Nogales residents feel safe, will continue to cross border for treatment
TUCSON, Ariz. (13 News) – Medical tourism is not a new concept, but the recent kidnappings in Matamoros, Mexico have put it in the spotlight.
And despite the tragedy, Nogales, Arizona residents say they feel safe and will continue to travel across the border for treatment and prescriptions.
“If they have been doing it for quite some time, I don’t see why they are going to change their mind or perspective on crossing the border,” said Arturo Jimenez, a Nogales resident. “This is a really small community and there is no reason for us to be alarmed or scared. Not sure about the rest of the border towns, but here in Nogales we feel safe.”
Jimenez and his family cross the border once a month to see the dentist. They have been doing this for years and do not intend to stop. The reason for this decision is because of the price they pay for treatment.
“The reason that we do it is that it is more convenient for us, the cost is a lot cheaper for us, especially for insurance purposes,” Jimenez said.
Each year, nearly 1.2 million Americans travel to Mexico for prescriptions, cosmetic surgery, orthopedics, and dental work. They can save an average of 40% to 60% on the most common medical procedures, according to Patients Beyond Borders.
And despite the events in Matamoros, CEO Josef Woodman of Patients Beyond Borders said they have seen an uptake in people inquiring about services in the past 36 hours.
“If you’re looking at saving $15,000, $20,000, or $30,000, that’s real money to people, and it makes a difference on whether they have to get a second mortgage on their home, whether they can send their kid to a second year of school. So these are very real factors affecting a large and growing segment of the US population,” Woodman said.
Nogales resident Louie Morales said he has been traveling over the border for years. He adds that he has never felt unsafe crossing in Nogales.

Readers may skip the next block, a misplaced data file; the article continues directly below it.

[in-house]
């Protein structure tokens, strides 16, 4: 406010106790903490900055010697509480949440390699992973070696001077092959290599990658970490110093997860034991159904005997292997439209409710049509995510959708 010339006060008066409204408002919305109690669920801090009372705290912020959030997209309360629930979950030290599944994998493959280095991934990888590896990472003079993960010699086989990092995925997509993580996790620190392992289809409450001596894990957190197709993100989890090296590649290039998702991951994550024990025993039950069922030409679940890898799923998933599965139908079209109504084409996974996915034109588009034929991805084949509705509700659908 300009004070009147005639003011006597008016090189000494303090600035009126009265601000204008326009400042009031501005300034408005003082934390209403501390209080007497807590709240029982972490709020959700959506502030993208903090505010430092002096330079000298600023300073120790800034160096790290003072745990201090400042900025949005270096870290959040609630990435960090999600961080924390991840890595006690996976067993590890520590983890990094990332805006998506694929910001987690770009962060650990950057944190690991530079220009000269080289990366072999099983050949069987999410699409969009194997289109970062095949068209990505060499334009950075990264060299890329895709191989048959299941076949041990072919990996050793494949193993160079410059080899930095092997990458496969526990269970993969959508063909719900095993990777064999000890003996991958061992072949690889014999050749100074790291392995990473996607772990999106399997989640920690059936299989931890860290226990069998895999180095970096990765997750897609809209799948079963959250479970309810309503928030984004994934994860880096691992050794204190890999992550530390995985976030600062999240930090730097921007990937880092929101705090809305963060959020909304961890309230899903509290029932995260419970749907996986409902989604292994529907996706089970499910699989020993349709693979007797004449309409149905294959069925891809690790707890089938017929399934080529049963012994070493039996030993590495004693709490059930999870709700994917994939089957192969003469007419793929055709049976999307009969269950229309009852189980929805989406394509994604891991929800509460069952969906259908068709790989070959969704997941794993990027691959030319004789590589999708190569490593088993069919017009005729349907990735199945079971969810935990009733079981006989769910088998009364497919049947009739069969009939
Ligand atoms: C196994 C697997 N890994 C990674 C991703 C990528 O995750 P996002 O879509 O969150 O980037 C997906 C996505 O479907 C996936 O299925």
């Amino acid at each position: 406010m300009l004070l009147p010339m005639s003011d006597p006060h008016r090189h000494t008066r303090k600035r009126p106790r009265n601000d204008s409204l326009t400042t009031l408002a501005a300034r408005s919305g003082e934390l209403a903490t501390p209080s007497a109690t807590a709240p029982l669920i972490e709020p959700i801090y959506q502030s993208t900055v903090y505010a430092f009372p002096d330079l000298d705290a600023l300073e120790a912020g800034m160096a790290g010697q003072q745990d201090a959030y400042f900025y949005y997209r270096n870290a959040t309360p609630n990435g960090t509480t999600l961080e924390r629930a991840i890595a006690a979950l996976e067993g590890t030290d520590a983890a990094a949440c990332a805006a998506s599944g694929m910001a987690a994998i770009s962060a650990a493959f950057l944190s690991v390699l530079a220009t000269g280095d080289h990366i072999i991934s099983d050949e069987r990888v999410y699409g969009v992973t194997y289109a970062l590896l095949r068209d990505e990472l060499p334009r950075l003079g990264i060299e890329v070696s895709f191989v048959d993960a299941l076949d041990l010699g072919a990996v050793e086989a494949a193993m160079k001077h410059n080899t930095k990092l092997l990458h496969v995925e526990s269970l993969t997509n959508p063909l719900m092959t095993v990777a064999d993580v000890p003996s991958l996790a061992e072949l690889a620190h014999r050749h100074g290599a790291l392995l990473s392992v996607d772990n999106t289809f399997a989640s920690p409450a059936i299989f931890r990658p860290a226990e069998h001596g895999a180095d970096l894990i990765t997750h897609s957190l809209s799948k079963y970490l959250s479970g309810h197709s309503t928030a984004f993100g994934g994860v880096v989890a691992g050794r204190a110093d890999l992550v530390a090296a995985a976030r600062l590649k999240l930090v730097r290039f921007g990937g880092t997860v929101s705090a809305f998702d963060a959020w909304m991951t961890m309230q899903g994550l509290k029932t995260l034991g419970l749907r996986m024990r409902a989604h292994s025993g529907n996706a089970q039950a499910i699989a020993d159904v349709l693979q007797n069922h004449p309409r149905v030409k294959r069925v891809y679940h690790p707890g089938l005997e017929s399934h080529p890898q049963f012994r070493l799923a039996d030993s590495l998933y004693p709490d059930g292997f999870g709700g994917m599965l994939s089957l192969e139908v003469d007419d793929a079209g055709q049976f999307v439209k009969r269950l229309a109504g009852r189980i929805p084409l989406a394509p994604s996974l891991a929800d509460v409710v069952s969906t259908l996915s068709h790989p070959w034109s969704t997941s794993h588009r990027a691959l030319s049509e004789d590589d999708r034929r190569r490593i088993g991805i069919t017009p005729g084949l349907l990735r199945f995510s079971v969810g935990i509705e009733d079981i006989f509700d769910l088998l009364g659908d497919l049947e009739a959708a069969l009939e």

Therefore, he will continue to cross because of the price he pays for his prescriptions.
“If there are certain prescriptions you can’t get here, you have to go to a doctor and spend hundreds of dollars. For $5 or $10 you can get a doctor’s approval to get whatever you need,” Morales said.
Morales and the Jimenez family agree that what happened in Matamoros will not stop people in Nogales or out-of-town from crossing for treatment.
“It really is fairly easy, and I don’t think it’s even that big of a deal for people that are living in Tucson or Phoenix, so I think it is a good thing and it will continue,” Morales said.
Woodman adds that violence against medical tourists is rare, but said looking for the cheapest location is a blueprint for disaster.
“The risk is not on the streets. It’s in the clinics. It’s on the clinic side, choosing the right clinic and getting the right price,” Woodman said. “You don’t want to price shop for example. You don’t want to go to the very least expensive clinic that’s offering the least expensive surgeries. There can be a lot of trouble around that as well.”
If people are contemplating getting medical or dental work done in Mexico, Woodman adds it is important that they go through an accredited, established, and trusted provider. They will help vet clinics and assist with travel.
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